Features of the Money economy

  • Money acts as a medium of exchange
  • Value of goods derived in terms of monetary price.
  • Money itself is barren, so no idle cash is held.
  • Money is neutral.

The Say’s Law of Market holds true in the money economy also. Money is neutral and money itself is barren; no rational person would hold idle cash balances in excess of his transactional requirement.

Money is never hoarded and can always be loaned at a positive price. According to classical economists, money only acts as a medium of exchange merely facilitating exchange that was cumbersome in the barter economy.

On the contrary, if an individual saves his or her income, then the economy has no objection on it. Classical economists assume saving as a virtue.

Since idle money is a loss as money itself is barren, the individuals either invest the saved income in his or her self-owned business or lends to a businessman or financial intermediaries in return of interest.

The financial intermediaries or businesspersons invest these funds in productive activities. Thus. The money will be always spent keeping the economy’s total spending equal to total income. Hence, saving is a virtue.  

The condition to hold the Say’s Law of the Market are:

  • The aggregate cost of production is equal to the aggregate factor income
  • Aggregate factor income equals to aggregate expenditure

Proof:

Value of Total production = Cost of production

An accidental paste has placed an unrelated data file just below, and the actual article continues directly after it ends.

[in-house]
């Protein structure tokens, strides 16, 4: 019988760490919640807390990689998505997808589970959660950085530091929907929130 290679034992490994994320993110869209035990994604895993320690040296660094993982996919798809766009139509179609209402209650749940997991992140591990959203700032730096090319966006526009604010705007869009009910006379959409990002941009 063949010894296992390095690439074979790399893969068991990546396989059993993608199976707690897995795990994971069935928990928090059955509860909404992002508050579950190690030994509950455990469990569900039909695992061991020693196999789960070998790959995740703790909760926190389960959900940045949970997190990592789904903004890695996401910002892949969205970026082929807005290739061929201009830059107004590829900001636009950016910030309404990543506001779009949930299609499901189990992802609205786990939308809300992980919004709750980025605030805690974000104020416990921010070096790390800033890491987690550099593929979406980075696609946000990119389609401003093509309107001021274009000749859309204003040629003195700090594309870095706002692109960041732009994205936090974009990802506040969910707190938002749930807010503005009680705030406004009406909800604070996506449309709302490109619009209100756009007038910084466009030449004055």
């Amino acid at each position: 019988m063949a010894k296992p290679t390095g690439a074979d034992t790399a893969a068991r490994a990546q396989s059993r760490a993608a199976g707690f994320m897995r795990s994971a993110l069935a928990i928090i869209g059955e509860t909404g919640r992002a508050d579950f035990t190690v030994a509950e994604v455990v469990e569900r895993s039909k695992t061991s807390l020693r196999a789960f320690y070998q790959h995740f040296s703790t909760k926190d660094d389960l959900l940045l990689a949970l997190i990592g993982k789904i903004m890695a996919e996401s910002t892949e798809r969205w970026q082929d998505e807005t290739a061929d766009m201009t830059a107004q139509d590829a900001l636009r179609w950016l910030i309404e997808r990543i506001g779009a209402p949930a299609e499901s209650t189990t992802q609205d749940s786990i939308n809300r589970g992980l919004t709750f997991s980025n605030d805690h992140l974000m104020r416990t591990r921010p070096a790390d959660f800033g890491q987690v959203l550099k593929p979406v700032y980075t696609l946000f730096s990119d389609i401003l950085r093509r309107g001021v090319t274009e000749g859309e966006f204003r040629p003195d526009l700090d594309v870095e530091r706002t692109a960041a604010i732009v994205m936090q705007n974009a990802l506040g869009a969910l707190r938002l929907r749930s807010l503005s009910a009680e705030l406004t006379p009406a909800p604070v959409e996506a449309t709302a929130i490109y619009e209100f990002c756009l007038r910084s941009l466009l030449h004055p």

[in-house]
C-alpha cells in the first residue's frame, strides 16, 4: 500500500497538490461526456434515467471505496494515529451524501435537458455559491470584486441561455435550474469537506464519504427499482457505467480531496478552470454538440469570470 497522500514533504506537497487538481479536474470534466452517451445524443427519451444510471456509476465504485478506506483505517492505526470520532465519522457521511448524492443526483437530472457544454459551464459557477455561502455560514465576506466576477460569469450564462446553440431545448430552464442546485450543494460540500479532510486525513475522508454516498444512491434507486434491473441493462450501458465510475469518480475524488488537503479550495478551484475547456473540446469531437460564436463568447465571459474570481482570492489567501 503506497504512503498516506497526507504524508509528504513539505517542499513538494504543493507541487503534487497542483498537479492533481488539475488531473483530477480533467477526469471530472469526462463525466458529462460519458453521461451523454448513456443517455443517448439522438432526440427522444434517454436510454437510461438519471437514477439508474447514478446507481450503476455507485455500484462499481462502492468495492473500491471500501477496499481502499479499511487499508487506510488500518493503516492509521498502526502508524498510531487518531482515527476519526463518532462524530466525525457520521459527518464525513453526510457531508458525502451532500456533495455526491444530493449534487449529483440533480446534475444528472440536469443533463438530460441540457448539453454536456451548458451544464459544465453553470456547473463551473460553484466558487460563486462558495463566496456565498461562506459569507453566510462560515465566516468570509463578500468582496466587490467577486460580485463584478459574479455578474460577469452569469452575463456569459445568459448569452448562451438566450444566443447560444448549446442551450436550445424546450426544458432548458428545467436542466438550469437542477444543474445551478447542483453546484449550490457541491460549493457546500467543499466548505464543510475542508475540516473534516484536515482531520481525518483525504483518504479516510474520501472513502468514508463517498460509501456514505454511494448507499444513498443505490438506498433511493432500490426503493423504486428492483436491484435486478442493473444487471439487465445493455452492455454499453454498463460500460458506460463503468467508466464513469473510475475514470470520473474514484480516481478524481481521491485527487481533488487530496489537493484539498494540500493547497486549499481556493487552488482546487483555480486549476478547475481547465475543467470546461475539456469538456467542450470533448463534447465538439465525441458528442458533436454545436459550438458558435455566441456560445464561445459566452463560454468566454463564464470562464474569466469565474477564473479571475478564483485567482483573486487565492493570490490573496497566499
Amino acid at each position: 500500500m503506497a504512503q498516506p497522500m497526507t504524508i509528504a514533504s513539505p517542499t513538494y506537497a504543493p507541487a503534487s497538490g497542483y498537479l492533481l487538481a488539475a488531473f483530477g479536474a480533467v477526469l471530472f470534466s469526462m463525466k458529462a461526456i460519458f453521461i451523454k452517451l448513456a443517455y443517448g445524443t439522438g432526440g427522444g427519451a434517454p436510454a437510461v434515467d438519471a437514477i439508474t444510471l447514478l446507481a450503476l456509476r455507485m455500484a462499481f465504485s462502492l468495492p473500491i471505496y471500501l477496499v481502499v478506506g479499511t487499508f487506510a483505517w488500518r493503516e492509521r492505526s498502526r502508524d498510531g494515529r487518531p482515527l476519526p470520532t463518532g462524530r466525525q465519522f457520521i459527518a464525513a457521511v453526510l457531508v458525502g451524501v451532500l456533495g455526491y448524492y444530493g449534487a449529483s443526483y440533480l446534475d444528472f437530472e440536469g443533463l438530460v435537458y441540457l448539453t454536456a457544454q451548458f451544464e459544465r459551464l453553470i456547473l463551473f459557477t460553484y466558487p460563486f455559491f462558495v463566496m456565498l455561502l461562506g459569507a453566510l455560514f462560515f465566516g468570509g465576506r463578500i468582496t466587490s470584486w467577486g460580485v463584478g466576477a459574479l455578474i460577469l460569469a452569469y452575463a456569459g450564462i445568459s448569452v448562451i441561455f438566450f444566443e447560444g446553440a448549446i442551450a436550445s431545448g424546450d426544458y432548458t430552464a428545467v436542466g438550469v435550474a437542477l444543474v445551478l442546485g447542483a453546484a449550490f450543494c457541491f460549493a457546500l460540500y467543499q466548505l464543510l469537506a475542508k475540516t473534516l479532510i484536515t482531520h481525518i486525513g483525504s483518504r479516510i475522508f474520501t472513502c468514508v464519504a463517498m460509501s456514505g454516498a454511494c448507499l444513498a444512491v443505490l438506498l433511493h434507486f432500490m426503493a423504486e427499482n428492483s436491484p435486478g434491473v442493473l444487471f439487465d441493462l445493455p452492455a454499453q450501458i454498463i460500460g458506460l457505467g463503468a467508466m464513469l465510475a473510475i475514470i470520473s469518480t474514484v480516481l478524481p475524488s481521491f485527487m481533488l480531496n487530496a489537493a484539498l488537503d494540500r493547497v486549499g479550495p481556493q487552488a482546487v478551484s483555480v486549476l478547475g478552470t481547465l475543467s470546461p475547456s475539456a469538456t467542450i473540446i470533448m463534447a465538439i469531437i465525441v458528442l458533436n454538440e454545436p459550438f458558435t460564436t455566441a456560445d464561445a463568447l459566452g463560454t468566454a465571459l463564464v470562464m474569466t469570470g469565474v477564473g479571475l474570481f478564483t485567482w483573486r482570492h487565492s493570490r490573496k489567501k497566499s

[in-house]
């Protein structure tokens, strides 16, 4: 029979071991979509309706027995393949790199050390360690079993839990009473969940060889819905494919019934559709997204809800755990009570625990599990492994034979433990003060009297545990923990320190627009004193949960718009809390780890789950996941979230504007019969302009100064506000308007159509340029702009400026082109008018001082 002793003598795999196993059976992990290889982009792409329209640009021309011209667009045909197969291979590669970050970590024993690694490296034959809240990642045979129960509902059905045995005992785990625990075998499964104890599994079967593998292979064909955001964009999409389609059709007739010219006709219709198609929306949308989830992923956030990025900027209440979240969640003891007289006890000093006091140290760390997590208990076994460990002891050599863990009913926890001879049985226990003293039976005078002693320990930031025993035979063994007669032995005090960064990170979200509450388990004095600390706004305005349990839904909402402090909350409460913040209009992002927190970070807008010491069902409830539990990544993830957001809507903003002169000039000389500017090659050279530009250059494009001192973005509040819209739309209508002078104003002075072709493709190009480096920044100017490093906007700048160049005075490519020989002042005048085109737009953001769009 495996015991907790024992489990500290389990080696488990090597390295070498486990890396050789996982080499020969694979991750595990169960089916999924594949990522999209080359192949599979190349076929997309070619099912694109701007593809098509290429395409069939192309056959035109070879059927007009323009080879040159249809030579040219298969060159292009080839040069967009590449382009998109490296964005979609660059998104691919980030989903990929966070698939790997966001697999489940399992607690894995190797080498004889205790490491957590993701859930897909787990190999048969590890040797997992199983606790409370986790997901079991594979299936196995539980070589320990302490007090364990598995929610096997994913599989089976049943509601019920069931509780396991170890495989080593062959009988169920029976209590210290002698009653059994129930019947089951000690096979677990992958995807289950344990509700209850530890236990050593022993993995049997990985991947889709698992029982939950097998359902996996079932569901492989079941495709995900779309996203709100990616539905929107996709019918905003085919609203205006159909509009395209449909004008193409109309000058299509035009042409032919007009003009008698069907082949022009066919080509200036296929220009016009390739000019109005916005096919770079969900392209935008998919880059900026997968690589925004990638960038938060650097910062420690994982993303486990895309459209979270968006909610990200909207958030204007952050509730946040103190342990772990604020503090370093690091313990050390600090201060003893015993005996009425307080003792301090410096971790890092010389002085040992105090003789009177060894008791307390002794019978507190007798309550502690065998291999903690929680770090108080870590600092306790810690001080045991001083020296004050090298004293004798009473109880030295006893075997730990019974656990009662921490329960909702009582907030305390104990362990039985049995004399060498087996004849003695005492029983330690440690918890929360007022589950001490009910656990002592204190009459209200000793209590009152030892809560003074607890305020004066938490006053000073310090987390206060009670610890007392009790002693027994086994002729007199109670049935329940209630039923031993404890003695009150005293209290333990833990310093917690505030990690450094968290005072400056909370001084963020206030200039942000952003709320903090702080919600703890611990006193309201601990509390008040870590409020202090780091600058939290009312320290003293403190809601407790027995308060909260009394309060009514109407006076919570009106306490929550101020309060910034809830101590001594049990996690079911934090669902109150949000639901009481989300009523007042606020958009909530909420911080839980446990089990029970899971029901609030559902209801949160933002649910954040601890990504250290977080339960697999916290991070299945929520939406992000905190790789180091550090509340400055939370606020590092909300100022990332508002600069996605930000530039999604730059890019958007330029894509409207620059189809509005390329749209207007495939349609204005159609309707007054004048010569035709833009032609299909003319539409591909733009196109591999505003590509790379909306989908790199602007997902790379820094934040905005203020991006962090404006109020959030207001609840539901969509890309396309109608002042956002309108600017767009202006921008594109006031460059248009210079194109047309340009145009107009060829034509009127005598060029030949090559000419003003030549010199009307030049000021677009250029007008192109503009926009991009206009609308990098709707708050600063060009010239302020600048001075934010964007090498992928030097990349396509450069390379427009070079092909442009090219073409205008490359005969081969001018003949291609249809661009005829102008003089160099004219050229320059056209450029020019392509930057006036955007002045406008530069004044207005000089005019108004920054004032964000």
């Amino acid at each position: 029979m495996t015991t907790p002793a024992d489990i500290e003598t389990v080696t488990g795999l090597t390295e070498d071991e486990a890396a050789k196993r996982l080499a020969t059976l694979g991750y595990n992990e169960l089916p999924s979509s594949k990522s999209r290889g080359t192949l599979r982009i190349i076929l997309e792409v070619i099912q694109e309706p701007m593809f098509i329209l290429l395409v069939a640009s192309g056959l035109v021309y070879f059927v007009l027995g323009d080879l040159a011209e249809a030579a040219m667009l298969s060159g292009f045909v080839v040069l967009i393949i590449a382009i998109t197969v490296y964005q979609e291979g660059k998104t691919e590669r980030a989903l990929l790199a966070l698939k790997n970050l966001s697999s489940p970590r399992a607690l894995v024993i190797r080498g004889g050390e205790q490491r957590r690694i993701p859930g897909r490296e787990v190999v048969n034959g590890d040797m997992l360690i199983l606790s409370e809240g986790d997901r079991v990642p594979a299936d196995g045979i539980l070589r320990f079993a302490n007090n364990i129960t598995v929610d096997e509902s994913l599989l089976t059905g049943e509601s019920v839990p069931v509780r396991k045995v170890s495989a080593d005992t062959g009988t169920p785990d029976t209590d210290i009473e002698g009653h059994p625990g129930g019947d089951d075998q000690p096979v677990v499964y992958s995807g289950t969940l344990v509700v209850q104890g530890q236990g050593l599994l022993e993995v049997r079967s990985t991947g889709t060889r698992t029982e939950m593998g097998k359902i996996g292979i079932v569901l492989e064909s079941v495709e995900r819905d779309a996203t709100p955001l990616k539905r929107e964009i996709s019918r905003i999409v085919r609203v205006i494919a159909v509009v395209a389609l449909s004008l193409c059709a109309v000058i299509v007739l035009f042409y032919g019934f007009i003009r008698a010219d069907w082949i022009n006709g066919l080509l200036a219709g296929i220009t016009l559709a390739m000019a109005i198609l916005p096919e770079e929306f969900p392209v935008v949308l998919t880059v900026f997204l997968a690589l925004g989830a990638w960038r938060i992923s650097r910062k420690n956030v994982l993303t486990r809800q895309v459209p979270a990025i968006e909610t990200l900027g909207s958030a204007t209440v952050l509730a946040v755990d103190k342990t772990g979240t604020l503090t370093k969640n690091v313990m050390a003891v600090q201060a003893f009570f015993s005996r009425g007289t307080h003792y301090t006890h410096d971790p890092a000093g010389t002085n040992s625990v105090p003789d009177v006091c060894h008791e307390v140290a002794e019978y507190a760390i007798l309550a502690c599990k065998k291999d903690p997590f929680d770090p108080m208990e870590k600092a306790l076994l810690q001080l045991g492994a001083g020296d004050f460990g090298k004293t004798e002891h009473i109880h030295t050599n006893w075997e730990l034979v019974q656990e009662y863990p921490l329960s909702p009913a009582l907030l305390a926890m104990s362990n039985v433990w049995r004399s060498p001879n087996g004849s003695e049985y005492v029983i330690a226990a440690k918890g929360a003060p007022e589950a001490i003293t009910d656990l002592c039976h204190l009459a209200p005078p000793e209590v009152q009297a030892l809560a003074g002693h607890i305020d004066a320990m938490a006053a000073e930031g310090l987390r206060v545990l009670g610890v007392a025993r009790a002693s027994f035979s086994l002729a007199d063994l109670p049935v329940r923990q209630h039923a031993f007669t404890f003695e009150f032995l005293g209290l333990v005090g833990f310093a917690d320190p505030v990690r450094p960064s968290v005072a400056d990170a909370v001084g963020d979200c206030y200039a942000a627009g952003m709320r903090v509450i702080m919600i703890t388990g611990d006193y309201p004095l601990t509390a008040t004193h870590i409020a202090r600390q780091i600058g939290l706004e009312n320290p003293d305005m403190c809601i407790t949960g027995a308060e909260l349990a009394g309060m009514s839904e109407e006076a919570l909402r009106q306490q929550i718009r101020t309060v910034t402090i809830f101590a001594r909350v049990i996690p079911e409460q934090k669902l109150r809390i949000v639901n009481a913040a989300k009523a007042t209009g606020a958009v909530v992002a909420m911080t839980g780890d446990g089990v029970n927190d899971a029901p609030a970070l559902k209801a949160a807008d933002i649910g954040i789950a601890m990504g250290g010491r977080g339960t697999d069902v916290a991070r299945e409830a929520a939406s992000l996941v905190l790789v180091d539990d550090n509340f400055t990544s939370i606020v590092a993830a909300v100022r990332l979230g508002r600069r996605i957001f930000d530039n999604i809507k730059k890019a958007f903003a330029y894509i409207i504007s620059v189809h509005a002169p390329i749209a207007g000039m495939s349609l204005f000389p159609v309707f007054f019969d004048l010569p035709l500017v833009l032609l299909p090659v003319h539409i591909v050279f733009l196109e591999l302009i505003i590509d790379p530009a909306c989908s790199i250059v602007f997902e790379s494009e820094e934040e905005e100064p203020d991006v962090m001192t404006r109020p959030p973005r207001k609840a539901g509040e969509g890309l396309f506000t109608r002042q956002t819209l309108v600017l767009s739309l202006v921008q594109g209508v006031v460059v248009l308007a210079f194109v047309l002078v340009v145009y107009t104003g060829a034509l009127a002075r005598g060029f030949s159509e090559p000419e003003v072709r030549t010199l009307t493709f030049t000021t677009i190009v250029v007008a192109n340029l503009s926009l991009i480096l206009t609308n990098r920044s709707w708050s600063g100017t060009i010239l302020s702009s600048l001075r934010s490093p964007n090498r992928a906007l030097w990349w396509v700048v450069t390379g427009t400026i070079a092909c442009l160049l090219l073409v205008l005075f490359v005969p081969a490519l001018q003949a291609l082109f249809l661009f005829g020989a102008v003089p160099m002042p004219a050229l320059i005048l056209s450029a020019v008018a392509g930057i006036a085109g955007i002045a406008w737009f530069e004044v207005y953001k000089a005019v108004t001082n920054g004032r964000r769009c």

Cost of production = Wage + Interest + Rent + Profit

Wage + Interest + Rent + Profit = Factor income

Factor income = Total expenditure

Total expenditure = Value of total production

Total demand = Total supply

Says Law of Market: Classical Macroeconomics Macroeconomics

Conclusion

Say’s Law of Money was formulated to apply in a society where individuals were self-employed or own their business or work on the farm. Their income is the proceeds from the sale of those produced goods and services. The proceeds were either spent on consumption or spent on the purchase of machinery and so on. In those days, investment and saving were not separate and distinct act. However, Say’s Law of Market is equally applicable to the money economy.

Suggested Readings:

Agarwal, Vinita. (2010). Macroeconomics: Theory and Policy. New Delhi: Pearson India

Shapiro, Edward. (1982). Macroeconomic Analysis. (5th Ed.). Boston: Thomson Learning

Vaish. MC. (2010). Macroeconomic Theory. (14th Ed.). New Delhi: Vikas Publishing House Pvt. Ltd.